Sunday, May 12, 2013

SOS "Essaim" times three

Well, my friends,  I have talked about our nest of bees that we have reason to believe has been functioning on this little property for the last twenty years.

  It is housed at the base of an olive tree behind our house.  There is a narrow strip of "no man's land" up above that goes with the property.  Once in a while we have a gardner up there to cut back the overgrowth but otherwise no one goes up there and no one ever bothers the hive. 

Once a year the wild bees outgrow the premises and the residents make a collective decision to go elsewhere.  They take along a newly hatched queen and set off for another location. This is called a swarm or "Essaim" in French. 

 The bees land on a nearby tree until they find a new place. Usually they are gone within the day.  This year there was not just one, but three separated swarms who left the olive tree.   The second one was hanging in our "Fausse Poivre" for three days when the third one arrived. 

It was then that I went to the www.  I read that a hive will actually settle in a tree and start adding comb when it can't find another location.  Once it has started producing young and filling honey comb, the scouts stop looking and will defend the new home even if it is just a bunch of bees hanging from a branch.   It will then be harder to re-house.  Yipes.

After reading this, I went online to SOS Essaim ( swarm) which has a list of all of the "apiculteurs" in France.  They will come and rescue your bee colony.  Out of a list of nine or ten beekeepers in the Nice area,  I chose Basile Ferran 06 31 83 56 08 who came right away with his able assistant. 

Basile is located in Bellet right next to the famous Bellet vineyards  ( my friend Jeanne's got a write- up about Bellet.)   and has about 30 working hives.  In summer he takes the hives up to the Mercantour to the farm of his parents.      

Half size commercial bee box

After donning bee bonnets and gear, the two beekeepers easily got the first swarm down by getting up on the roof,  clipping the branch and easing it into the provisional hive they had brought.  

Loading the smoker

 But the second swarm had surrounded quite a large limb and was much higher up in the pepper tree.  

Basile Ferran, beekeeper

But no worries, Basile then "climbed out on a limb" and with the help of our saw blade fixed to a long pole,  he and his helper were able to carefully cut the large branch while grabbing hold of  the other end as it was eased down.   

Beekeepers let bees descend slowly into bee box on roof.

By using a smoker ( the bees are less likely to sting when there is a fire alarm) the swarm was placed over the new box until some of them settled down into it.  

When Basile was pretty sure the queen was inside, he kept smoking the hive and ever-so-gently brushed the rest of the bees on the limb into the hive and put on the lid.  The two small swarms were put into the same box.  One of the queens will battle the other for supremacy and one will remain alive to breed.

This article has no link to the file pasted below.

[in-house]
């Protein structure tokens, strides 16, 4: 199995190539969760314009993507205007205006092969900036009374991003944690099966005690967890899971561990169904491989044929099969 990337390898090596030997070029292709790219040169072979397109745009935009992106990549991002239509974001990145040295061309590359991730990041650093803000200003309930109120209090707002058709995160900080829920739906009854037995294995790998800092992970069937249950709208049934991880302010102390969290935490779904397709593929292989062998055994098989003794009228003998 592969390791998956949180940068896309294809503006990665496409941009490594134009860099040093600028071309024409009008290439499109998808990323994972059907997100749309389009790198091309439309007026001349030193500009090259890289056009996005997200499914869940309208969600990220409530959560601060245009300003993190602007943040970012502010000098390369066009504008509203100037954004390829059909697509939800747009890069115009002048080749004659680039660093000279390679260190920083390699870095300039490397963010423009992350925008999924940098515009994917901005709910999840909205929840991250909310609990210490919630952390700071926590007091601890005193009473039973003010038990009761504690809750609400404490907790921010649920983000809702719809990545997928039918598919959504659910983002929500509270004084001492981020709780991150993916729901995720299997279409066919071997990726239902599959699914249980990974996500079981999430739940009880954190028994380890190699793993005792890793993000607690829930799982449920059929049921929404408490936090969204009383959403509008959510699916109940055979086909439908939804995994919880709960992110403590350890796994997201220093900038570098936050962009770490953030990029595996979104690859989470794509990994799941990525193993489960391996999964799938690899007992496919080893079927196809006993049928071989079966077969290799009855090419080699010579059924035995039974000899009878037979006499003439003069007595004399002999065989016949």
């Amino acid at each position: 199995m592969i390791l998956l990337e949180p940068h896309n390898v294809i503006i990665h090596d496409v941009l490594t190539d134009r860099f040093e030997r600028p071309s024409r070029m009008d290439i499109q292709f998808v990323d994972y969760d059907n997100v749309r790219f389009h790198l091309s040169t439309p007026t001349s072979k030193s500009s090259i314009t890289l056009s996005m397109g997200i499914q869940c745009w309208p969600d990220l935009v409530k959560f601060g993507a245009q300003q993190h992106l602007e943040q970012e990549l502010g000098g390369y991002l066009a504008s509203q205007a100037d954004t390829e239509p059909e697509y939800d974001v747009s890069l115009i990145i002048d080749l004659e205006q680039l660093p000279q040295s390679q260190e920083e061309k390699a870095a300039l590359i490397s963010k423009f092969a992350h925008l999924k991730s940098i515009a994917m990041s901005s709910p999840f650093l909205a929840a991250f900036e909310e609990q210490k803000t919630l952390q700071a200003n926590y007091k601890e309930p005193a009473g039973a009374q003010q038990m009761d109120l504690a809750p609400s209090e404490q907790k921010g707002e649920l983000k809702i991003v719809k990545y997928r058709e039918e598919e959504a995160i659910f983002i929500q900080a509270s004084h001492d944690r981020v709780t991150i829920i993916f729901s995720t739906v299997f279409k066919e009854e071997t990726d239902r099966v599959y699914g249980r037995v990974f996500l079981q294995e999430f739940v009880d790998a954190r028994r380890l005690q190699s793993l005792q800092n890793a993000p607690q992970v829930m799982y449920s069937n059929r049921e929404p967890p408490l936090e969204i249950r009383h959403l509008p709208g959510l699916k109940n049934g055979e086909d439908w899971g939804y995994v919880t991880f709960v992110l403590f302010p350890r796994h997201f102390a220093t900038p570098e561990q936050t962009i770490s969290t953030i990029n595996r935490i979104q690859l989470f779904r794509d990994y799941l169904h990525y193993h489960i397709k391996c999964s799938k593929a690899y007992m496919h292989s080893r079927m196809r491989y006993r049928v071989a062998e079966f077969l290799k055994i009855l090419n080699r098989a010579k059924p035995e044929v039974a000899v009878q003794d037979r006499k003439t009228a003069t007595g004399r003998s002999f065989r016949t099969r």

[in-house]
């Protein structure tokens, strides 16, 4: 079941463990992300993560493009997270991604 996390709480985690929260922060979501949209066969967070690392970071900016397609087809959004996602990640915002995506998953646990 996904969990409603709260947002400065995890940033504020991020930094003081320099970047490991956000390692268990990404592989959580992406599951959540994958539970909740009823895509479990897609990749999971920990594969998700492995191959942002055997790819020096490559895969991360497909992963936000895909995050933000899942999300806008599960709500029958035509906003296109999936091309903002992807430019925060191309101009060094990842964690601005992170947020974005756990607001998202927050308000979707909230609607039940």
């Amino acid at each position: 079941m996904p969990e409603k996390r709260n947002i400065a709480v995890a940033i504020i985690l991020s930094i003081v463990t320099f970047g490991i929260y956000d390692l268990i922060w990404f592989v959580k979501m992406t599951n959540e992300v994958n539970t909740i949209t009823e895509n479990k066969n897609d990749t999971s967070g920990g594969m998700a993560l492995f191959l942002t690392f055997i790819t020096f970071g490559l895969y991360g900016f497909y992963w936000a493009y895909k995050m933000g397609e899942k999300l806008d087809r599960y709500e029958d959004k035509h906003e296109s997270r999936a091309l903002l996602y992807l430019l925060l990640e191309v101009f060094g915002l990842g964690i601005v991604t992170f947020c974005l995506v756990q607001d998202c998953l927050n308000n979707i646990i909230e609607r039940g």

The job took about an hour and then the two able beekeepers were gone. But the hive remained until dusk when all good little bees would be safely tucked inside for the night. 

 At 9 pm,  Monsieur Ferran re-appeared,  eased down the door of the hive,  fetched it down the ladder and off he went. The new colony will stay in the small box for about a month or two until they have had a chance to build out the comb and start broods .  Then all the frames and bees will be transferred into a standard double hive.

Mr Ferran tells us that he collects about 7-8 swarms a year... that the dreaded mite disease called Varroa is not prevalent in our area and that here the bees are not extensively commercialized like in the USA (which has resulted in 50 % loss of the bee population) . Apiculture here in the cote d'Azur seems to be in pretty stable condition for now.  

 In addition, I am happy to report that unlike the U.S., last week the European Union took the major step of a two year ban on neonicotinoid class pesticides.   Many scientists think these pesticides are major factors behind the alarming rate of colony collapse .  The USDA has yet to act accordingly.    

For the end of our saga, we were delighted to meet a real professional and his beautiful Spanish assistant,  although I am sorry I didn't catch her name. ( I didn't want to impede their important job so lets just say that I was only half as nosy as usual. )
But with luck we will see them again next year.  

 Today I can hear the rest of the bees still lively in their "ruche".   In our little patch,  at least, pollination continues.    Ironically I am writing this on the day that the carbon dioxide level on earth has been reported to have passed the long feared milestone.   

Well,  here's to the bees, their keepers and life!   Waiter, more champagne! 

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